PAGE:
Connecting with your grandparents and extended family is doubly important when they live half a world away.
It's so easy to take grandparents for granted
For expats like my family, life here can be quite isolated. Connections with extended family are often lost, and one of the first things you notice when you arrive is the age demographics, skewed towards the younger generation. The majority of expatriate teenagers here don't have the luxury of living with, or near, their grandparents, and as a result don't get a chance to interact with them as often as they would living in their home countries.
While I would visit mine every summer, and would be visited by them every winter, I only realised how much I appreciated them last year, when my grandmother succumbed to a courageously fought battle with leukaemia. Coming to terms with the loss of a loved one is never easy, but there are quite a few valuable lessons to be learnt. Although they may not figure in our lives on a day-to-day basis (given the restrictions of distance), our grandparents can teach us so much, having experienced life to the fullest and discovered what really matters.
I'd have to admit that my grandmother was the most dynamic person I'd ever met, and age simply made her all the more keen to cram as many things as she could into a day. She sported a cherry-red bob, which, clashing shockingly with her Indian skin tone, I'm not sure was entirely age-appropriate, but it was an integral part of the Grandma I knew and loved.
One of my "tween" phases involved concocting all sorts of face packs, using recipes I downloaded from the internet. I wasn't willing to test any of them on myself, for fear of swallowing any fruit - something I was convinced would be extremely dangerous to my well-being. I found a willing volunteer, though, in Grandma. She would sit down with her feet in a tub of hot water I'd provided, and a bottle of perfume under her nose (aromatherapy - I was quite the wannabe spa-owner) while I slathered mashed papaya and melted Lindor chocolate on her face and neck. If I was feeling particularly brave, I would charge her for the "luxury package", adding to my already bulging pocket-money wallet.
One of the advantages of travelling to India was that I wasn't required to spend a paisa: any whims were generously catered for by Grandma, whether they were traditional knick-knacks in ramshackle markets or steaming hot titbits to eat from roadside stalls. The main problem at the end of the summer usually tended to be stuffing all the enormous presents into protesting suitcases.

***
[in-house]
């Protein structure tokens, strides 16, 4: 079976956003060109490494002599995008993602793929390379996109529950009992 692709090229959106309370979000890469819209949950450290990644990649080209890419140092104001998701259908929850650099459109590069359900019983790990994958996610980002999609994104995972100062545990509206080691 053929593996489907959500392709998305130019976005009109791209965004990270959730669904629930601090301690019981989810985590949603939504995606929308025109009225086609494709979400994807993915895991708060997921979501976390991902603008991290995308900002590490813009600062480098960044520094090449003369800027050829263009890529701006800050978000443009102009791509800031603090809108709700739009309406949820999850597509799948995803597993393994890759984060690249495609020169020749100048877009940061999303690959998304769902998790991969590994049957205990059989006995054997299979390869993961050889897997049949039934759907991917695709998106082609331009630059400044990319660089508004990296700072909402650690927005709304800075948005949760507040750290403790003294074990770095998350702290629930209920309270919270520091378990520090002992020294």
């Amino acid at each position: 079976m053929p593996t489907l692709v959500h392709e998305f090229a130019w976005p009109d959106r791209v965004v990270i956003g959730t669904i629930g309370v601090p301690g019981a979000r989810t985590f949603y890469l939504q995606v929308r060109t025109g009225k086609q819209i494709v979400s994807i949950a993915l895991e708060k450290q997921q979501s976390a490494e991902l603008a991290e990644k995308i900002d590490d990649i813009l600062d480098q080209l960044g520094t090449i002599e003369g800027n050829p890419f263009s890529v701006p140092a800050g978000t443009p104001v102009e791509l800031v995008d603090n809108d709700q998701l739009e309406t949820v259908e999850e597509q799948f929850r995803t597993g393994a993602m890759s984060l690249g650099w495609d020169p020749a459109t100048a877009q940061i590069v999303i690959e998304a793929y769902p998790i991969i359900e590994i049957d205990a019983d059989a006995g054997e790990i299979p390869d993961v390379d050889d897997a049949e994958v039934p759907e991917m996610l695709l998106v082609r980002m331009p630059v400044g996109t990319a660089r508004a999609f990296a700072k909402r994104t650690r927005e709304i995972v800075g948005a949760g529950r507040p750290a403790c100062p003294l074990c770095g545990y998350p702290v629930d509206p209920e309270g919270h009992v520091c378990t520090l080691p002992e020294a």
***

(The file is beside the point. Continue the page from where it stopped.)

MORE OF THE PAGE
My grandparents nursed no desires to spend their golden years peacefully at home, but rather travelled to a different corner of the globe at every given chance. In London, Grandma's joy knew no bounds when she discovered Primark ("a pair of shoes for a pound!"). Somehow, I wasn't surprised when she turned up the next winter with a massive bag filled with gorgeous Primark shorts, tops and Converse-style shoes for me. A canary yellow dress with glittery Nefertiti heads on it, from Egypt, was slightly less to my taste, but we converted it into an eye-catching tapestry for my wall.
She firmly believed that it didn't matter how many co-curriculars I got myself involved in; an essential skill that was imperative for me to acquire was to know how to make the perfect cup of tea. The very first cup of tea I made and presented to her and Grandpa, complete with artistically arranged sprigs of basil on the saucer, received a shower of praise. "You now have everything it takes to succeed in the world," was the verdict.
Grandparents sometimes seem to have a zest for life and a childlike wonder that the harried younger generation does not possess - or at least not in such large measure. Each one of Grandma's trips to Dubai was punctuated with detours to all sorts of high-end stores, Wafi being her favourite mall, as well as to dodgy cafés, where we would happily sample shawarmas and felafels until we felt physically sick. She made friends with all the salesmen at Baskin Robbins in the Mall of the Emirates, and got a free taste of every single flavour of ice-cream. I usually manage about four free tastes before I start receiving icy frowns.
An evening at Global Village resulted in her dragging me off to a terrifying ride. As we shot up and down, she squealed in excitement, waved her arms about, and smiled, flashing dazzling pearly whites, for photos. I mostly screamed.
It wasn't just in Global Village where she liked posing for photos; she insisted on having a full photoshoot wherever we went, whether it was pushing up the Burj Al Arab, Leaning Tower of Pisa-style, in front of the Dubai museum (behind the canons) or among the ruins of the giant Chinese ship in Ibn Battuta mall. I mostly served up embarrassed smiles and "Is it over?"s through gritted teeth as I performed toothy grimaces, and posed reluctantly with her at her behest.
I only wish I had done it more willingly and shared her enthusiasm for life while she was with us.
The writer is a 15-year-old student in Dubai.